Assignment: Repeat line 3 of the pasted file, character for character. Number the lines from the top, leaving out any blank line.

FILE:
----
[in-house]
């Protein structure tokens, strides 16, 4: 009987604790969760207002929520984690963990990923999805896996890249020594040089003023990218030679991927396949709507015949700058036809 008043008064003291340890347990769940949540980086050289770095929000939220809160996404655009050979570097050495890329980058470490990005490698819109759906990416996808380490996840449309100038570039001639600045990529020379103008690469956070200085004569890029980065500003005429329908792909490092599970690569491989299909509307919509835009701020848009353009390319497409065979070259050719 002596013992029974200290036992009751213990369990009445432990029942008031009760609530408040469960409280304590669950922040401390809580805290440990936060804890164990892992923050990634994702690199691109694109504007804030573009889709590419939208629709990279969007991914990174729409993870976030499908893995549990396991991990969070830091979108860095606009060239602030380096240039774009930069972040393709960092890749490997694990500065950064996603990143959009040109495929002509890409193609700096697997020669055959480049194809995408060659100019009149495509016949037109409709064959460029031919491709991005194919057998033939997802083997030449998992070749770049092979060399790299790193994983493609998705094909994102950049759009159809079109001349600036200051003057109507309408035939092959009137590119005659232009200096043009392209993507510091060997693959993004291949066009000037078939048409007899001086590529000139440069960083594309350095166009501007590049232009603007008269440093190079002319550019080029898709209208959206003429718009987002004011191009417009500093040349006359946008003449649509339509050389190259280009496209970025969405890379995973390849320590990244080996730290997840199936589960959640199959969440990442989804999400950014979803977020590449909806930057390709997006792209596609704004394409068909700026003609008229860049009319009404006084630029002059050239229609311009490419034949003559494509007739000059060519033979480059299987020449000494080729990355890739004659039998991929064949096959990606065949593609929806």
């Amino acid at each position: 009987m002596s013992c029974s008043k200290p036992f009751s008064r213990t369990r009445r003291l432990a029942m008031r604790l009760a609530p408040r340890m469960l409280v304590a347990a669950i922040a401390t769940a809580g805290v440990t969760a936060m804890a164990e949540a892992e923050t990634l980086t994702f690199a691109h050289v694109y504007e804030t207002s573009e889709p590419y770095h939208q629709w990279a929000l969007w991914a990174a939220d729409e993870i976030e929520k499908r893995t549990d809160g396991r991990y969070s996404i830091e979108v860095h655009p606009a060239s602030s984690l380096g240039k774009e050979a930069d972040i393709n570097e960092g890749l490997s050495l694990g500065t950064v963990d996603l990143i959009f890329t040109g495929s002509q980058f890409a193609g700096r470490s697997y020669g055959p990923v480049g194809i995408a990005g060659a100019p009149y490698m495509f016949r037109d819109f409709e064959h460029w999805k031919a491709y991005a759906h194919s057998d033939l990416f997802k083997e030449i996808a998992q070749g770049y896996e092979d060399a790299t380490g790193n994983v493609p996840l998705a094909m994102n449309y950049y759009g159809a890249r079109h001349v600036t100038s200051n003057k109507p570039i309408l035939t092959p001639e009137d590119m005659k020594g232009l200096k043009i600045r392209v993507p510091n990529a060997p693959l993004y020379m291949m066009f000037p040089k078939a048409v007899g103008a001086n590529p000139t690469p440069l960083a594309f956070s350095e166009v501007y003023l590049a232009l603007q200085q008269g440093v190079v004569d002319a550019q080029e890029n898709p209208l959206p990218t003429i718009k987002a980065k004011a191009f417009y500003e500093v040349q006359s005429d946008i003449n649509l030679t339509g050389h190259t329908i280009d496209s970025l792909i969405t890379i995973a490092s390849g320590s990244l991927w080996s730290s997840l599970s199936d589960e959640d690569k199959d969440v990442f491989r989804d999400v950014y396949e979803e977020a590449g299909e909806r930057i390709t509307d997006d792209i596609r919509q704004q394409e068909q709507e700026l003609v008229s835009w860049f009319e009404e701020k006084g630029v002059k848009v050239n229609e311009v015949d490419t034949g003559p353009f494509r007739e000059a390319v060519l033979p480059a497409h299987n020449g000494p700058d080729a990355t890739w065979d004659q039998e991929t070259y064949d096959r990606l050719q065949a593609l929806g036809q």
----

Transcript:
């Amino acid at each position: 009987m002596s013992c029974s008043k200290p036992f009751s008064r213990t369990r009445r003291l432990a029942m008031r604790l009760a609530p408040r340890m469960l409280v304590a347990a669950i922040a401390t769940a809580g805290v440990t969760a936060m804890a164990e949540a892992e923050t990634l980086t994702f690199a691109h050289v694109y504007e804030t207002s573009e889709p590419y770095h939208q629709w990279a929000l969007w991914a990174a939220d729409e993870i976030e929520k499908r893995t549990d809160g396991r991990y969070s996404i830091e979108v860095h655009p606009a060239s602030s984690l380096g240039k774009e050979a930069d972040i393709n570097e960092g890749l490997s050495l694990g500065t950064v963990d996603l990143i959009f890329t040109g495929s002509q980058f890409a193609g700096r470490s697997y020669g055959p990923v480049g194809i995408a990005g060659a100019p009149y490698m495509f016949r037109d819109f409709e064959h460029w999805k031919a491709y991005a759906h194919s057998d033939l990416f997802k083997e030449i996808a998992q070749g770049y896996e092979d060399a790299t380490g790193n994983v493609p996840l998705a094909m994102n449309y950049y759009g159809a890249r079109h001349v600036t100038s200051n003057k109507p570039i309408l035939t092959p001639e009137d590119m005659k020594g232009l200096k043009i600045r392209v993507p510091n990529a060997p693959l993004y020379m291949m066009f000037p040089k078939a048409v007899g103008a001086n590529p000139t690469p440069l960083a594309f956070s350095e166009v501007y003023l590049a232009l603007q200085q008269g440093v190079v004569d002319a550019q080029e890029n898709p209208l959206p990218t003429i718009k987002a980065k004011a191009f417009y500003e500093v040349q006359s005429d946008i003449n649509l030679t339509g050389h190259t329908i280009d496209s970025l792909i969405t890379i995973a490092s390849g320590s990244l991927w080996s730290s997840l599970s199936d589960e959640d690569k199959d969440v990442f491989r989804d999400v950014y396949e979803e977020a590449g299909e909806r930057i390709t509307d997006d792209i596609r919509q704004q394409e068909q709507e700026l003609v008229s835009w860049f009319e009404e701020k006084g630029v002059k848009v050239n229609e311009v015949d490419t034949g003559p353009f494509r007739e000059a390319v060519l033979p480059a497409h299987n020449g000494p700058d080729a990355t890739w065979d004659q039998e991929t070259y064949d096959r990606l050719q065949a593609l929806g036809q």